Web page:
Finally, Mezcal
       Mezcal, like a whisky or scotch, has many variations and characteristics.  The priciest Mezcal, smooth, amber-colored and aged in oak barrels, can sell for more than $60 a bottle.  Pictured is Mezcal Añejo Zignum ($67.00) Mezcal Aged over 12 months in white oak barrels.  It is made of 100% Agave. 38 º Alc / Vol.  In has a beautiful bright amber color, complex aromas with notes that exudes smoldering.  Smooth and thin on the palate, it is rich and persistent.  To appreciate this Mezcal, the best way to serve it is a short glass with little ice.  

At the lower end of the spectrum is the clear, throat-burning Mezcal that usually has a worm.  That product is labeled "joven," or "young."  Similar to special European products of origin, such as wine and cheese, Mezcal is protected as an "Appellation of Origin".  The Official Mexican Standard (Norma Oficial Mexicana) acts as a form of support in the process of certification, verification and monitoring of Mezcal.

There are three categories for Mezcal according to their age, similar to Tequila.

·       Joven: Unaged, of clear color.

·       Mezcal Reposado: Aged minimum two months in containers of holm oak (encino – Quercus ilex) or white oak (roble blanco – Quercus alba), light caramel in color.

·       Mezcal Añejo or Añejado: Aged for minimum 1 year in similar containers, limited to a capacity of 200 liters.  Dark caramel in color.

 

All three types can be processed to Mezcal Abogado, which allows certain natural products to be added, such as colorings or aromas.  Mezcal de Gusano (“with worm”) is a Mezcal Abogado.

 Tasting / Drinking
      Mezcal should not be consumed like a shot.
      Like other premium spirits, it needs to be relished out of a glass that allows air to make contact with the beverage in order to develop its full flavor, like Armagnac, Cognac, or Grappa glasses.  First impressions are of smoke and earth, obtained by the cooking of the agaves, followed by caramel and fresh greens and, depending on the kind of agaves used, various others like citrus fruits, mint, vanilla, marzipan, fig, honey, cinnamon, mango and many more flavors.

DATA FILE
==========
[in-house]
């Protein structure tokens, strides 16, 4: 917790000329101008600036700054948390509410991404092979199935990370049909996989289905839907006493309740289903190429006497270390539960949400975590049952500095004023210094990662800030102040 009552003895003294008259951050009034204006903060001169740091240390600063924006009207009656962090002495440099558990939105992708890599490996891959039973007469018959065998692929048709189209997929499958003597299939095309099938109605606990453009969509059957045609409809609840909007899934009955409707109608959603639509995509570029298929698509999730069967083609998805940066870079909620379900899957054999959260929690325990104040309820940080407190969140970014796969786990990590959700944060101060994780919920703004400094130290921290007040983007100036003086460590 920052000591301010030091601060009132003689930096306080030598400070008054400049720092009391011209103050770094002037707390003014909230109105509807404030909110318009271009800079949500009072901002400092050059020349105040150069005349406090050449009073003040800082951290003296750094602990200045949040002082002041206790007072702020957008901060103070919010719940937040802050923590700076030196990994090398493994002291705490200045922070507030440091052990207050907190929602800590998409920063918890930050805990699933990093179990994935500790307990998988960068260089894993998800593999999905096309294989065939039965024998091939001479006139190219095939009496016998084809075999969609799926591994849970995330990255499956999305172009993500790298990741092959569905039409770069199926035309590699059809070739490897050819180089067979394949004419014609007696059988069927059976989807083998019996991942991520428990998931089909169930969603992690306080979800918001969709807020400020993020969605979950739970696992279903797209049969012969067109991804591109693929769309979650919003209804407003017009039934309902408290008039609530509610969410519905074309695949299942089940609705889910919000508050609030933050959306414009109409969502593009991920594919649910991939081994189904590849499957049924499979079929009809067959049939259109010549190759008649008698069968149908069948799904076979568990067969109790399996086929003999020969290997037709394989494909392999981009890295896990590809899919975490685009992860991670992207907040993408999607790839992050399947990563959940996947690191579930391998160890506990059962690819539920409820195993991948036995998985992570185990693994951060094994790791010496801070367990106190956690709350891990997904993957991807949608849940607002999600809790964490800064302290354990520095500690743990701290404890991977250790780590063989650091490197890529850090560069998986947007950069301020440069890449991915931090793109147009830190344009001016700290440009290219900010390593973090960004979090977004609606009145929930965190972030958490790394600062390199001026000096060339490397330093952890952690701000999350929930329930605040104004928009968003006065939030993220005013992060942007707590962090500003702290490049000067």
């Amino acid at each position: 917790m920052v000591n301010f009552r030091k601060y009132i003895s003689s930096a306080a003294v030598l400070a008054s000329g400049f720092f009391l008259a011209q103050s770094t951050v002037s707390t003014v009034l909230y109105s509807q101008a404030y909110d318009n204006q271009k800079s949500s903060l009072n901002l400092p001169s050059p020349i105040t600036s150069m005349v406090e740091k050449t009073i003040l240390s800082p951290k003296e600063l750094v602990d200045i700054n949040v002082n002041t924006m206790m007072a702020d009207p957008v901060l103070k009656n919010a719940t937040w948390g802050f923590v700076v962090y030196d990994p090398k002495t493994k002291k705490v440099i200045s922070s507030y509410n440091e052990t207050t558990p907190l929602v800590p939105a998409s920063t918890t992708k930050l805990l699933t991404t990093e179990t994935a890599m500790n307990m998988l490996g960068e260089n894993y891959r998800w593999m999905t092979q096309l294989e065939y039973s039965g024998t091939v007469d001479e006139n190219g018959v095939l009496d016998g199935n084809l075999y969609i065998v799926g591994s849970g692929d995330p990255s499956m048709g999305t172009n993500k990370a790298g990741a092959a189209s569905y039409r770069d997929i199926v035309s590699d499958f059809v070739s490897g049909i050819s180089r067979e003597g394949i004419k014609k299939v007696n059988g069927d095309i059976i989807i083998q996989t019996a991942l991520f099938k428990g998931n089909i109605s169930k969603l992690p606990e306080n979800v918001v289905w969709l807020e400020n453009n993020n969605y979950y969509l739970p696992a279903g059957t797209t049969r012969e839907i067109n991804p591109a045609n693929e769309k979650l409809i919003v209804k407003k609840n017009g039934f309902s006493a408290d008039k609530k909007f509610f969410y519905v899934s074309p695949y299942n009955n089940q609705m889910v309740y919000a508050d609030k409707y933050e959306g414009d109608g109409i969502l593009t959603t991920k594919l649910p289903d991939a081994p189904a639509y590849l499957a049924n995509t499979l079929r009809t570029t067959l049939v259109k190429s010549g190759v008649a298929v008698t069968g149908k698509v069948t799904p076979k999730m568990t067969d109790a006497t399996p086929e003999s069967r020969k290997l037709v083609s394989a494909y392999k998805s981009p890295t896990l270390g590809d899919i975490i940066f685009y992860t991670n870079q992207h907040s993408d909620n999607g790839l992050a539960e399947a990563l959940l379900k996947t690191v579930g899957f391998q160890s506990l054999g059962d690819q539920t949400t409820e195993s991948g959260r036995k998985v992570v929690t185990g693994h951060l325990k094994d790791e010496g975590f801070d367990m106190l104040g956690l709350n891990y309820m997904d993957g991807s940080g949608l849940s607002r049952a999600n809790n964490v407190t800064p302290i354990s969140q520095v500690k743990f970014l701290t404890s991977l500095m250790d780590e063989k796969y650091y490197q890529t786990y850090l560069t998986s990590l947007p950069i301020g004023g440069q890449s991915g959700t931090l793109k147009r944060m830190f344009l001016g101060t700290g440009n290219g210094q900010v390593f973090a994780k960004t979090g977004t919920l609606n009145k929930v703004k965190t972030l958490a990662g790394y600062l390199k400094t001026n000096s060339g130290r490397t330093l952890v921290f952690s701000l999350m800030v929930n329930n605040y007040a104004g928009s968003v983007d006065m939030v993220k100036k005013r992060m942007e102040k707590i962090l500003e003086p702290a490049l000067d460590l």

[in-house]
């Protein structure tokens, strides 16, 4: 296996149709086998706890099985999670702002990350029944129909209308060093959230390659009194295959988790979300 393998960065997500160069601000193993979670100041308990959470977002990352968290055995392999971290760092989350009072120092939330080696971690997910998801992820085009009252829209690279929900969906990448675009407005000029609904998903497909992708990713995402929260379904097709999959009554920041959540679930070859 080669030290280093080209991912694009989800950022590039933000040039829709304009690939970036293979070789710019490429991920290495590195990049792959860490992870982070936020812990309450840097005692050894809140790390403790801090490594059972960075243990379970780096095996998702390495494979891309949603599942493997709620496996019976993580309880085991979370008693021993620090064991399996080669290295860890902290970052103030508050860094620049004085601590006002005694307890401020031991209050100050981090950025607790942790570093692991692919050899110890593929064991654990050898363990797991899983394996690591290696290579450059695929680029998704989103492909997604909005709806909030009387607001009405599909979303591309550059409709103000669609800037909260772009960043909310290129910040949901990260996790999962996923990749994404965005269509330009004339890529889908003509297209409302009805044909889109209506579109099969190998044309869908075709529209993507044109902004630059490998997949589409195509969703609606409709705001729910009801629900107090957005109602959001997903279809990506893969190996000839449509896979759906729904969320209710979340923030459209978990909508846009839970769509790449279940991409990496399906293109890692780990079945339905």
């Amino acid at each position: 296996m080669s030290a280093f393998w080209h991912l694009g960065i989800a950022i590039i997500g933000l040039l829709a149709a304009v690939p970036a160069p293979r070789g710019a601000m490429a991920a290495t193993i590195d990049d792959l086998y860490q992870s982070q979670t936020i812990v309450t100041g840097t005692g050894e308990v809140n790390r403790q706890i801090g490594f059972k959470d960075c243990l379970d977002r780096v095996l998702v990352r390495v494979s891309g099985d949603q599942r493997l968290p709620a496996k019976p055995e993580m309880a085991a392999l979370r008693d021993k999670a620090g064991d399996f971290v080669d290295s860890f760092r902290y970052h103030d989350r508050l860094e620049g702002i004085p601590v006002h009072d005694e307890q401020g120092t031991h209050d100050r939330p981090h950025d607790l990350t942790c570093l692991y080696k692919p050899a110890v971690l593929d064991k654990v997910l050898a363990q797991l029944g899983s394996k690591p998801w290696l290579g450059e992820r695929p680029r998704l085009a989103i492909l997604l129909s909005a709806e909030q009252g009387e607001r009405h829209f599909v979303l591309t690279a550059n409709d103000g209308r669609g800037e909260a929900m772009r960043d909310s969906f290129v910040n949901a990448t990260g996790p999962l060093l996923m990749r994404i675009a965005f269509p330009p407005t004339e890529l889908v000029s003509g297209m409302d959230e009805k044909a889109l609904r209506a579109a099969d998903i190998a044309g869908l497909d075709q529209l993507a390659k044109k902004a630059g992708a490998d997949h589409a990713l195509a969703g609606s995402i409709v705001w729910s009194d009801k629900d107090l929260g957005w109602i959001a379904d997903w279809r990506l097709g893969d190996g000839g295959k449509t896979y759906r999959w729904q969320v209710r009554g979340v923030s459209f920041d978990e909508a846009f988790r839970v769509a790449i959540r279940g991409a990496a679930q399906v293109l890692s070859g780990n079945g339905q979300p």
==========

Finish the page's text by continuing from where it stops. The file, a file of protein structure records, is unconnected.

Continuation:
Everybody may decide for him/herself if he/she likes aged Mezcals, but there are fine tones lost in favor of the stronger flavors from the barrel.  In any case, strange gimmicks like insects and the like should be avoided.  Worms and larva belong on a plate, not into a bottle! This is also true for other strong-tasting side orders like sal de gusano, sangrita, peanuts, lime and others, because they adulterate the original flavors.  A glass of water and some bread is recommended.

 The Worm
       Another interesting error is an urban legend related to a worm.  The worm-in-the-bottle myth is old and tired.  The truth has been broadcast and expounded for years by the cognoscenti of Tequila, in newspapers, magazines and on the internet.  Yes, it’s true, some American-bottled brands put one in their bottle to impress the gringos and boost sales, but it was a marketing ploy developed in the 1940s, not a Mexican tradition.

Sometimes however, there is a worm, properly a butterfly caterpillar, in some types of Mezcal.  You may also get a small bag of worm salt and Chile powder tied to a Mezcal bottle.  There are two types of worms in Mezcal: the red, gusano rojo - considered superior because it lives in the root and heart of the maguey - and the less-prized white or gold gusano de oro, which lives on the leaves.  The red gusano turns pale in the Mezcal, the gold turns ashen-gray.  Both larvae are commonly eaten as food and are sold in Zapotec markets.

Yes, you are supposed to eat the worm in Mezcal.  Do not worry: it is quite well pickled and free of pesticides (they are often raised just for use in Mezcal, cooked and pickled in alcohol for a year).  However, dispel any idea it has any magical or psychotropic properties, that it is an aphrodisiac or the key to an "unseen world."  It is merely protein and alcohol, but it is very rich in imagery.